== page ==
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This question already has an answer here:

Suppose $(X_{i}, \Vert \cdot \Vert_i)_{i\in I}$ are all normed spaces over the same field $\Phi= \mathbb{R}, \mathbb{C}$ and suppose $X= \prod_{i \in I} X_i$ is the product space. I want to show that the product topology on $X$ is normable iff $I$ is finite. My work in the '$\Leftarrow$'-direction, is to show that the bases for the two topologies are equal and so therefore generate the same topology.

In the other direction however, I seem to get stuck, since I think the right way to go about it is to suppose that $I$ is infinite, but that the product topology on $X$ is normable and try to reach a contradiction, but I can't figure out where the contradiction is supposed to come from?

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marked as duplicate by levap, Community Apr 24 '16 at 11:20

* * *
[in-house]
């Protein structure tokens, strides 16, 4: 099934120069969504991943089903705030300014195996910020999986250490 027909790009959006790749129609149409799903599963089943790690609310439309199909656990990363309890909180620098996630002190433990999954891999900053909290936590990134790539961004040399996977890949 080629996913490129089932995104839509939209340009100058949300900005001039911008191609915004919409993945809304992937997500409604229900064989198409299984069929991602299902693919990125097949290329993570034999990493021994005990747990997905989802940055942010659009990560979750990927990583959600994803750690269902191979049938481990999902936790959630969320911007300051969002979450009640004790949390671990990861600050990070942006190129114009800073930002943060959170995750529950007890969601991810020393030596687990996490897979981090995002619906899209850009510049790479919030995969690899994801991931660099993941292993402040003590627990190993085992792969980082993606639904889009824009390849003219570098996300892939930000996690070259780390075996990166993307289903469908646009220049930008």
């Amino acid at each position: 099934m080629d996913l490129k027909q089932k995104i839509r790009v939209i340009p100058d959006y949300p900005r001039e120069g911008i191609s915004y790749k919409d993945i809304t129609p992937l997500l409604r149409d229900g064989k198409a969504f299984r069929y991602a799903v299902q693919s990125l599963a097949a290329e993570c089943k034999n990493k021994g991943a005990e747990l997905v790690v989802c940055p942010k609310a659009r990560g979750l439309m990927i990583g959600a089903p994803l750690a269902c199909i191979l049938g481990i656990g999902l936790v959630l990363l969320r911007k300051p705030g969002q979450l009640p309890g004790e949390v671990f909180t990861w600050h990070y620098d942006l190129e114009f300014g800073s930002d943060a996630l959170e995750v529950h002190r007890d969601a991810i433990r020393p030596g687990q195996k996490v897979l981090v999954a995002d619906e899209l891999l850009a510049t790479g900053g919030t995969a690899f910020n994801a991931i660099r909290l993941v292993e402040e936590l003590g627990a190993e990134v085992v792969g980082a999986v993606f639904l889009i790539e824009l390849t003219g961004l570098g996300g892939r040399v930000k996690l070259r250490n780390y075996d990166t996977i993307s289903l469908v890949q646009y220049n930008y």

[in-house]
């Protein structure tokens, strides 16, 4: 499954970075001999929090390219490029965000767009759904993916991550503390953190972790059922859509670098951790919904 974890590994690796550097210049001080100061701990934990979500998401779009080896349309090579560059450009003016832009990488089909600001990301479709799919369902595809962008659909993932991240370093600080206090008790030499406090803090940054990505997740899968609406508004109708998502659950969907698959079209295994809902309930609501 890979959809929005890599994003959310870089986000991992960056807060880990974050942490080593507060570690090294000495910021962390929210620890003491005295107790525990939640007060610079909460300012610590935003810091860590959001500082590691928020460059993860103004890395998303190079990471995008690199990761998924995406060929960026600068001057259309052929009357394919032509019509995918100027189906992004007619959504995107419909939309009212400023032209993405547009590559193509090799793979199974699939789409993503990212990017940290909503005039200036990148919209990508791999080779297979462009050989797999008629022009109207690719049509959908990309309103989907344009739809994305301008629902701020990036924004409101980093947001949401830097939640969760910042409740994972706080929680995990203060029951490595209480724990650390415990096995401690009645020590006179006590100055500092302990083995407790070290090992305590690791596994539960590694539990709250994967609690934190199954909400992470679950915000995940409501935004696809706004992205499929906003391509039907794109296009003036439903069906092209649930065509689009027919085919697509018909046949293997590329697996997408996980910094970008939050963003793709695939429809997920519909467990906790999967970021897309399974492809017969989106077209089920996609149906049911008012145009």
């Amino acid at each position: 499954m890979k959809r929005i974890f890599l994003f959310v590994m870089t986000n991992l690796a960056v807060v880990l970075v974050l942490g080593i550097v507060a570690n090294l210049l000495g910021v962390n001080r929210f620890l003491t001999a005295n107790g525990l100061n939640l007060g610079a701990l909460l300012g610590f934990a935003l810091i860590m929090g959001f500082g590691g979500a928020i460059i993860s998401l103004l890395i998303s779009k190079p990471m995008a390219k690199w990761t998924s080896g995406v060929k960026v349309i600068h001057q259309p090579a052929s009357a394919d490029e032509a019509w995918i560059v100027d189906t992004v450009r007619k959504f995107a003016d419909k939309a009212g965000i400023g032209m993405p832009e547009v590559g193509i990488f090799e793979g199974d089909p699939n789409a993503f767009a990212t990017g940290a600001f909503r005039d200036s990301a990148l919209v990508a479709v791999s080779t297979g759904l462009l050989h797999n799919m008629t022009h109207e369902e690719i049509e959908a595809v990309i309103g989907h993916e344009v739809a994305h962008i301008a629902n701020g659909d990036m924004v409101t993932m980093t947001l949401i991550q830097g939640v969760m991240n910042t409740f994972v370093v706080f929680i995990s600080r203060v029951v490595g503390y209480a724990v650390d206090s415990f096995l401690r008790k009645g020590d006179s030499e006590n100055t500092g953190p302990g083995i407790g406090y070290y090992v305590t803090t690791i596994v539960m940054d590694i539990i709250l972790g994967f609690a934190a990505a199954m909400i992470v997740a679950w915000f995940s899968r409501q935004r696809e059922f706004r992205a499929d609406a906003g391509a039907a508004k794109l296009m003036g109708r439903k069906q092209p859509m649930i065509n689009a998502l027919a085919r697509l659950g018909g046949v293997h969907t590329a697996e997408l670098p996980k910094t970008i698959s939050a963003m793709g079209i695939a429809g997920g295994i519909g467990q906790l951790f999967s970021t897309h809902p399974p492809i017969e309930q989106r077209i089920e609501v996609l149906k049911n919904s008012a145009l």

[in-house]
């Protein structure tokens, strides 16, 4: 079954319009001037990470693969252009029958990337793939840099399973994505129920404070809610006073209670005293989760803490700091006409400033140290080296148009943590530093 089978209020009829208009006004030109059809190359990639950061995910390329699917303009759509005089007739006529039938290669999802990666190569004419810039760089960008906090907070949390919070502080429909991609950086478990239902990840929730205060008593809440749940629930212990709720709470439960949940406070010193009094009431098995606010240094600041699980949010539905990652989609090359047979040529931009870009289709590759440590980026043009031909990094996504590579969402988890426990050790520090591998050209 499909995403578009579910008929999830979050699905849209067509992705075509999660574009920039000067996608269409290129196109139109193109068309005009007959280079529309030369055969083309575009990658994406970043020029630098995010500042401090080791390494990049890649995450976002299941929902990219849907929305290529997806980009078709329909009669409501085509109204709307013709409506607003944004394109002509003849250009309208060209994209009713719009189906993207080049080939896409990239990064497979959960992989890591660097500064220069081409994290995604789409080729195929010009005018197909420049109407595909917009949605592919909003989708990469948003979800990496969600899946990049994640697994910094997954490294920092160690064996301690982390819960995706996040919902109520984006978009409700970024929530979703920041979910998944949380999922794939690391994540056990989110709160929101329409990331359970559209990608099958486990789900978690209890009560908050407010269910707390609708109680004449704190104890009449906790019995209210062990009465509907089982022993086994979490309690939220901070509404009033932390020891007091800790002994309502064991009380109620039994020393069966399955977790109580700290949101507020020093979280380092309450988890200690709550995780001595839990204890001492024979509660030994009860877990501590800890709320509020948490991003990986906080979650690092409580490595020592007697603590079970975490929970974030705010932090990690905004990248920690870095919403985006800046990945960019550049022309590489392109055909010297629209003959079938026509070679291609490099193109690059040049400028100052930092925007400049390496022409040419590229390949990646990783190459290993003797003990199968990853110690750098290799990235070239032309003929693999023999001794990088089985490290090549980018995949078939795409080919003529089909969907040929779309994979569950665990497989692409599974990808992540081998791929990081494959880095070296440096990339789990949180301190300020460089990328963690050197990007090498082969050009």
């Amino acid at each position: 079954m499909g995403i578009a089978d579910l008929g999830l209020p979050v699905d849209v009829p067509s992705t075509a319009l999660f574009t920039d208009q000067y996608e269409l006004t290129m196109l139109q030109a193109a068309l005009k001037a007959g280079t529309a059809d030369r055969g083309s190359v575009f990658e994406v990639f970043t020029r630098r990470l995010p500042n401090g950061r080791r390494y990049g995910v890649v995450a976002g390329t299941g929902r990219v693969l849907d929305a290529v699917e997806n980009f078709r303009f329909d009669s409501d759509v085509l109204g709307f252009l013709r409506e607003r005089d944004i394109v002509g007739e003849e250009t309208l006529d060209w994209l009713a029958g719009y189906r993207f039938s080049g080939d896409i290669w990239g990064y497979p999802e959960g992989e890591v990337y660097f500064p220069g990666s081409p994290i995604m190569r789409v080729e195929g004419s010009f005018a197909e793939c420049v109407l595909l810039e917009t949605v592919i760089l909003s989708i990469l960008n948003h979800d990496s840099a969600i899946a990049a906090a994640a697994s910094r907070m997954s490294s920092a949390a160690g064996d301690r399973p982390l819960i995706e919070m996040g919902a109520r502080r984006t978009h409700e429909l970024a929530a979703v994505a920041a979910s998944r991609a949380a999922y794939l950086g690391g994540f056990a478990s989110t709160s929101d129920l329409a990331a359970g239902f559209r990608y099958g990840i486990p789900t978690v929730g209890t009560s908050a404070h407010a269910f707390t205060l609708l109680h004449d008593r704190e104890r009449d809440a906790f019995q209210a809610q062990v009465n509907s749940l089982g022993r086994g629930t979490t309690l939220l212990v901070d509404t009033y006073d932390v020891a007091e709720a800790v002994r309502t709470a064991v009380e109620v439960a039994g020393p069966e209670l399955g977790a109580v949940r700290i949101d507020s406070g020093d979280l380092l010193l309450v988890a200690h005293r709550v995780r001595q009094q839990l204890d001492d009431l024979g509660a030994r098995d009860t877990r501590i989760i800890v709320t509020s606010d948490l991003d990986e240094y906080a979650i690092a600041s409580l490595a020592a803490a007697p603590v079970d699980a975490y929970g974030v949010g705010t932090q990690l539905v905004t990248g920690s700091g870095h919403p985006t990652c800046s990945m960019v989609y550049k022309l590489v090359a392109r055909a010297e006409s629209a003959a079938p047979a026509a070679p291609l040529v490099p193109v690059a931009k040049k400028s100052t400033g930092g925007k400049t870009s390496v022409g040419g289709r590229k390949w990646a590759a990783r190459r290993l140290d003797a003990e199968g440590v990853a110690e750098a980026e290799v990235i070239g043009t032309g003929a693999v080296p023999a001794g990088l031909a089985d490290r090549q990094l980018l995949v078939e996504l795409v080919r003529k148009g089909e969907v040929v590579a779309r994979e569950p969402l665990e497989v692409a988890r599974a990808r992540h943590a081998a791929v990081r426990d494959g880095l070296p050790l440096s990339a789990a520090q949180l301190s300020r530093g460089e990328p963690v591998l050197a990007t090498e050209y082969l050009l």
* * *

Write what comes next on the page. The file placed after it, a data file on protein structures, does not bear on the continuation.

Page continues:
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Suppose for example $\displaystyle \mathbb R ^\infty = \prod_{i=1}^\infty \mathbb R$ is normable. Then there is an open neighborhood (the unit ball) $B$ of $\overline 0$ such that $\displaystyle \bigcap_{n=1}^\infty\frac{1}{n} B = \{\overline 0\}$. You should prove this if it is not obvious to you. But every neighborhood of the origin in $\mathbb R ^\infty$ contains some set $U = \displaystyle (-\varepsilon,\varepsilon)^N \times\prod_{i={N+1}}^\infty \mathbb R$ and we have $\displaystyle \bigcap_{n=1}^\infty\frac{1}{n} U = \{0\}^N \times\prod_{i={N+1}}^\infty \mathbb R \ne \{ \overline 0 \}$.

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I think you can prove it by showing if the index is infinite, then any non empty open set is not bounded (for definition of "bounded" in this case see here

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